“What is real? How do you define real? If you’re talking about what you can feel,
what you can smell, what you can taste and see, then real is simply electrical
signals interpreted by your brain.” – Morpheus, from The Matrix
Ever wonder how you are able to walk in the dark, brush your hair, or put in contacts without a mirror? What about jumping on a trampoline or running through the woods without twisting your ankle? Or how about throwing a Frisbee with your dog or a throwing a football during Thanksgiving without injury to your arm or shoulder? Much like getting into your car in the morning and trusting it to get you to work, people rarely ask HOW things work; we only care that they DO work. The human body is no different; however, curious minds want to know: what is this ability? How does the body accomplish these activities seamlessly, without error or mistake? The answer is straightforward, but certainly not simple: proprioception.
Many contemporary authorities define proprioception as “a specialized variation of the sensory modality of touch that encompasses joint movement (kinesthesia) and joint position (joint positional sense), [spatial orientation and sense of force].”1 These processes are controlled via the central nervous system, which receives afferent input from receptors found in several tissues including muscles, tendons, ligaments, skin, and joints regarding tissue deformation to promote optimal movement acuity, joint stability, coordination, and balance2. The role of proprioception is vital to planning specific motor commands, assessing the accuracy of completed commands, and ensuring safety from tissue damage during said command. When the system functions properly, there is a harmonious interaction throughout the body resulting in pain-free and optimal human movement patterns.
Unfortunately, there are several factors that contribute to altered proprioceptive feedback leading to increased risk for injury. These factors include pain, effusion, trauma, fatigue, joint hypermobility, stenosis, and immobility3. These factors alter reflex activity and reduce proprioceptor sensitivity; moreover, trauma and effusion significantly disrupt musculoskeletal tissue leading to muscular inhibition. Poor proprioception has also been linked to persistent pain disorders and the onset and progression of peripheral joint osteoarthritis4.
There are several interventions that have been shown to enhance proprioception in the injured and uninjured patient. The following is a list of interventions that
have been validated in the literature for improving proprioceptive feedback2:
- Employing techniques to reduce or eliminate pain, effusion, and fatigue. These factors impair proprioceptive return so interventions should be utilized to augment these issues. Furthermore, interventions for proprioception should avoid pain, effusion, and fatigue.
- Manual therapy techniques: Joint mobilizations / manipulations, passive range of motion techniques, soft tissue mobilizations, myofascial release,
- These interventions create controlled stretch / compression stimulation mechanoreceptors in the skin, muscle, fascia, or joint capsule.
- Joint repositioning techniques: with the patient’s eyes closed, place the joint in a particular range of motion and have the patient recreate the position with the same limb or opposite limb. Repositioning can occur following the movement or concurrently with the movement. Research suggests “positions of vulnerability” in specific joints where injuries are more likely to occur: ankle – 9 and 22° of plantarflexion; knee – 10 and 60° of flexion.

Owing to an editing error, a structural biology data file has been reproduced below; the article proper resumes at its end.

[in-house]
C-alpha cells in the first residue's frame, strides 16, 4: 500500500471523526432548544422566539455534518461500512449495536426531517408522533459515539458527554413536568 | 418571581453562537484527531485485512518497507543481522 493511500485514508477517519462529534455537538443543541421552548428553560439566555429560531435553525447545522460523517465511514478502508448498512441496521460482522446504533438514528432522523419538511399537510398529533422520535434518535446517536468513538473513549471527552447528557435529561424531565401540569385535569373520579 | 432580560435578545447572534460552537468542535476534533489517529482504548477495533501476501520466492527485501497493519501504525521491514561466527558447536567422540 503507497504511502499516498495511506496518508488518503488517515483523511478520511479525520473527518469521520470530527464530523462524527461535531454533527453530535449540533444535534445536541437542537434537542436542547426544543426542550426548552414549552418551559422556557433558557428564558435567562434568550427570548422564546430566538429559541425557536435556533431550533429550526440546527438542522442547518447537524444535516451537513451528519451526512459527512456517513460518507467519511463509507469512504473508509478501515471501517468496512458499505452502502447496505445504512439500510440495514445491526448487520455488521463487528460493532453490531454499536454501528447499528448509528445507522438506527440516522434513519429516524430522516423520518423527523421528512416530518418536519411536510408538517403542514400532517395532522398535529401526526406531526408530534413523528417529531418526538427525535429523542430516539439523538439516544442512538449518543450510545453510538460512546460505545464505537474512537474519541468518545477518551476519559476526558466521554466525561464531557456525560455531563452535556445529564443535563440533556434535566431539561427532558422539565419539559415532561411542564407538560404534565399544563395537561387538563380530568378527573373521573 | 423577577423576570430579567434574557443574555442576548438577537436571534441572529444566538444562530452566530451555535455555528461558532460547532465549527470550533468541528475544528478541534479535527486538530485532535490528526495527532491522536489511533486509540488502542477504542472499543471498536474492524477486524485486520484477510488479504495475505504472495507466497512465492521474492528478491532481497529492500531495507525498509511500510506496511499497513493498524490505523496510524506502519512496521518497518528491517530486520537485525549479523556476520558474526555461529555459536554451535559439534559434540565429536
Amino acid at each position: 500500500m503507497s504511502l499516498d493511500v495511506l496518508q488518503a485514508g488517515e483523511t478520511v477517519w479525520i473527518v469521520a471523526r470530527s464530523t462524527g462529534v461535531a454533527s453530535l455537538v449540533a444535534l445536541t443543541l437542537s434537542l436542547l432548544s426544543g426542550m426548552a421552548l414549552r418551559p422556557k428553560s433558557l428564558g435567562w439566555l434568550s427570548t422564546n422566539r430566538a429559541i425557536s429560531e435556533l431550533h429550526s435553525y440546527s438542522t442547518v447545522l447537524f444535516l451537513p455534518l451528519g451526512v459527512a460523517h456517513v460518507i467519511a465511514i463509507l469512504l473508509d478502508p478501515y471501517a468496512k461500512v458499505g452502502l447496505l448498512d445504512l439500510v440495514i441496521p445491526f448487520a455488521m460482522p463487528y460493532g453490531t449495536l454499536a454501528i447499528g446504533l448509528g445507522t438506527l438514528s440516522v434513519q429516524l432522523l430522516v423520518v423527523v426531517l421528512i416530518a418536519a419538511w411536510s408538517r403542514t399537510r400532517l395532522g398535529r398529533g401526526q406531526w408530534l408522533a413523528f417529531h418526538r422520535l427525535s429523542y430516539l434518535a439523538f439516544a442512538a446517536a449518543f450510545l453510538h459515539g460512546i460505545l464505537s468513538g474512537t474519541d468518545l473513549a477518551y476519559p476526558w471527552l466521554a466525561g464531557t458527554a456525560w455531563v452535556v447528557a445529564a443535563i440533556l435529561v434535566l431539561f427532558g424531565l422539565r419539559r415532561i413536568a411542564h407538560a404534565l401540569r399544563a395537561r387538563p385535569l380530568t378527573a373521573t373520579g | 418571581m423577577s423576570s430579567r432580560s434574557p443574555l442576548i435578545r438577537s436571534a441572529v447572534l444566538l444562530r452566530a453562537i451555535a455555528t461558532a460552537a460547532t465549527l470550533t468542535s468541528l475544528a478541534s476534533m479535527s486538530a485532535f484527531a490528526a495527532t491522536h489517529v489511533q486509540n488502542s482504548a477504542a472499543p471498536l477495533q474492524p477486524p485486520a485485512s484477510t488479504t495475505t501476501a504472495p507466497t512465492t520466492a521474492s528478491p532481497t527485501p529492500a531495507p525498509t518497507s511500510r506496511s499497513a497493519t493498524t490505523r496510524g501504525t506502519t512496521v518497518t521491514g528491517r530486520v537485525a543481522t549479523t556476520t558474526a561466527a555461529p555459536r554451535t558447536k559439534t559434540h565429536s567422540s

- Unstable surface training: closed-kinetic chain activities involving the upper and lower extremity have shown to significantly improve proprioceptive feedback in multiple joints. Wobble boards, foam pads, and trampolines are traditionally used with other methods (swiss ball, BOSU) becoming more mainstream. Narrowing the base of support (i.e. feet together, tandem, single leg) and eliminating vision increase the proprioceptive demand on said extremities.
- Plyometric training: utilizing the stretch-shortening cycle to simulate joint mechanoreceptor functioning is crucial for return to higher functional demands without the increased injury risk. Quick, reciprocating joint movements with elastic bands, jumping-landing activities with single or double legs, and rebounder tossing are all examples of implementing plyometric training into your proprioceptive program.
When things work, they rarely get attention. The same is true for the human body: when all parts work together, the end product is smooth, functional, pain-free movement. Proprioception is one of many processes in the body that allow for this to occur. The above interventions are not only useful when injury occurs, but they are also beneficial as prophylactic intervention to prevent damage before it occurs. And as we all know, the best way to solve a problem is to prevent it from happening!
Contributing Author Credit: W. Evan Stringfellow, PT, DPT, CSCS, Cert. DN
Edited by: Ashley Theobald, DPT
Photo by: Sharon McCutcheon on Unsplash
- Lephart SM, Pincivero D, Giraldo J, Fu F. The Role of Proprioception in the Management and Rehabilitation of Athletic Injuries. Amer J Sports Med.1997; 25(1): 130-137.
- Clark N, Roijezon U, Treleaven J. Proprioception in Musculoskeletal Rehabilitation. Part 2: Clinical assessment and intervention. Man Ther. 2015; 20: 378-387.
- Clark N, Roijezon U, Treleaven J. Proprioception in Musculoskeletal Rehabilitation. Part 1: Basic science and principles of clinical assessment and interventions. Man Ther. 2015; 20(3): 368-377.
- Segal N, Glass N, Torner J, Yang M, Felson D, Sharma L, et al. Quadriceps weakness predicts risk for knee joint space narrowing in women in the MOST cohort. Osteoarthr Cartil. (2010); 18(6): 769-777.